St. Paul >D'amico & Sons
The D'Amicos bring alta cucina down to earth in affordable salads, sandwiches, pizzas and pastas..
Brothers Richard and Larry D'Amico won raves from food critics around the country with their namesake D'Amico Cucina. But it wasn't until they opened informal deli-cafes that most Twin Citians learned what the fuss was about. Everything is fresh, colorful and generously seasoned with herbs and garlic. Smoky hints hide in the roasted turkey sandwich and the grilled vegetables with couscous. The restaurant bakes its own focaccia and crusty breads and pastries.
Casual Italian. Ever wondered what it would be like to dine inside Restoration Hardware? Wonder no more. Don't get me wrong--I like it, but found it a bit odd and caught myself looking for price tags and mule chests. We went early on Saturday night. The ceaser salad, chicken parmasean and mushroom pasta were garden-variety--about what I'd make at home for myself, but I would do better if I were cooking for company. Our meals came with seven fat slices of bread--1 with the salads, 2 more with the entree, and 1 on the kid's plate. Seven. Who eats that much bread? The chianti was thin. Very nice staff. Kid-friendly--and kids eat free on Sundays. Itwas busy but not overly crowded. Overall, D'Amico's has a casual approach to both food and atmosphere--no substitute for a full-throttle Italian dining experience.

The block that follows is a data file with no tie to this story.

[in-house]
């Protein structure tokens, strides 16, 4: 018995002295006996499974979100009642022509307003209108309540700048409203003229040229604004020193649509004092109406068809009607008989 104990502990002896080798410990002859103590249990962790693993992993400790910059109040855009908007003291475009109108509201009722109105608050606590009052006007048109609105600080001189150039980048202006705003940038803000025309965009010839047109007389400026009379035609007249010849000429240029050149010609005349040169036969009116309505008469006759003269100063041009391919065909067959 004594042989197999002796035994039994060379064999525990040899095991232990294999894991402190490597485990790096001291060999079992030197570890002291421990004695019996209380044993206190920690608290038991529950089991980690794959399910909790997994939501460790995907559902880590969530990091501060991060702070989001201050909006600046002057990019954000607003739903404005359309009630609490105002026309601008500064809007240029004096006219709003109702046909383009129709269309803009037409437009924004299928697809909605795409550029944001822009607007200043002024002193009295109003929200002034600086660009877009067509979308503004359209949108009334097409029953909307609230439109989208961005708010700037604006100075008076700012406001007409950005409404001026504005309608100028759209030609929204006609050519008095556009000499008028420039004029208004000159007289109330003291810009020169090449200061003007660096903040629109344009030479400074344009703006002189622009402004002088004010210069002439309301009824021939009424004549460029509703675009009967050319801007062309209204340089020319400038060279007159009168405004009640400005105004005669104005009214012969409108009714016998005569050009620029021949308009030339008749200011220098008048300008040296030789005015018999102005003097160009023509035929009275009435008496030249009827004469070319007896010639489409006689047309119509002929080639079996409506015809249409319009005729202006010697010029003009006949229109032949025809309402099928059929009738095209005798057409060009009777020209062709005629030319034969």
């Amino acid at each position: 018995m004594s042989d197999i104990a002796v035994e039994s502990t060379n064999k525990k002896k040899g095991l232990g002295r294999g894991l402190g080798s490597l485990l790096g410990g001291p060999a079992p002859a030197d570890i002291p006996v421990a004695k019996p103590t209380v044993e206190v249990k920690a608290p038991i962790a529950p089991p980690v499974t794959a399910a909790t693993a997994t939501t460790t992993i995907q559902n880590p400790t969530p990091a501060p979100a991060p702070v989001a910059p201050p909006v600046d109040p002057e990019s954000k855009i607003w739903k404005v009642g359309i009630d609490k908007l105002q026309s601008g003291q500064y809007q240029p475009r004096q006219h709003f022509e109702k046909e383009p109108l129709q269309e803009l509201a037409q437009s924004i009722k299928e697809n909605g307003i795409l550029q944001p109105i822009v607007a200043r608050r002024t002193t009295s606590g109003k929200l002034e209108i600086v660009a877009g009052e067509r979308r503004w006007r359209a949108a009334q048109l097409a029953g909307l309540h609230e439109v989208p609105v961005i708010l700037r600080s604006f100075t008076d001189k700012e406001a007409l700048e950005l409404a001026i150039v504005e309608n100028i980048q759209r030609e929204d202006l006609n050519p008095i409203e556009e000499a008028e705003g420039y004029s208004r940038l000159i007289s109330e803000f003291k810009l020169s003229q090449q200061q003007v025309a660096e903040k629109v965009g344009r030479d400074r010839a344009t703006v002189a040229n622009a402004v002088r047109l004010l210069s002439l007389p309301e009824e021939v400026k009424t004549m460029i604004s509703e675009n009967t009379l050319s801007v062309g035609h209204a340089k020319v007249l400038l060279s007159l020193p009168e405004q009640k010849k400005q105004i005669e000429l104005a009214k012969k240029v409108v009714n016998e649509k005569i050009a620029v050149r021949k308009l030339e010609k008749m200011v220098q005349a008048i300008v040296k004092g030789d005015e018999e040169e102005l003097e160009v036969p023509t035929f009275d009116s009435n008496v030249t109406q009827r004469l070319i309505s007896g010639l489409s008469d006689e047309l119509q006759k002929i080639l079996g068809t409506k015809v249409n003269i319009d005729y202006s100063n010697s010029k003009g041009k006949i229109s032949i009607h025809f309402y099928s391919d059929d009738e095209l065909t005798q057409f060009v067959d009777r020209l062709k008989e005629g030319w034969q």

Charming in its own way. My remarks about the D'Amico in Edina apply to this take-out branch as well. I can't say that this is world-class Italian, but it is carefully prepared and the concept is unique. I think one cannot compare it to regular Italian restaurants: it is classy fast food.
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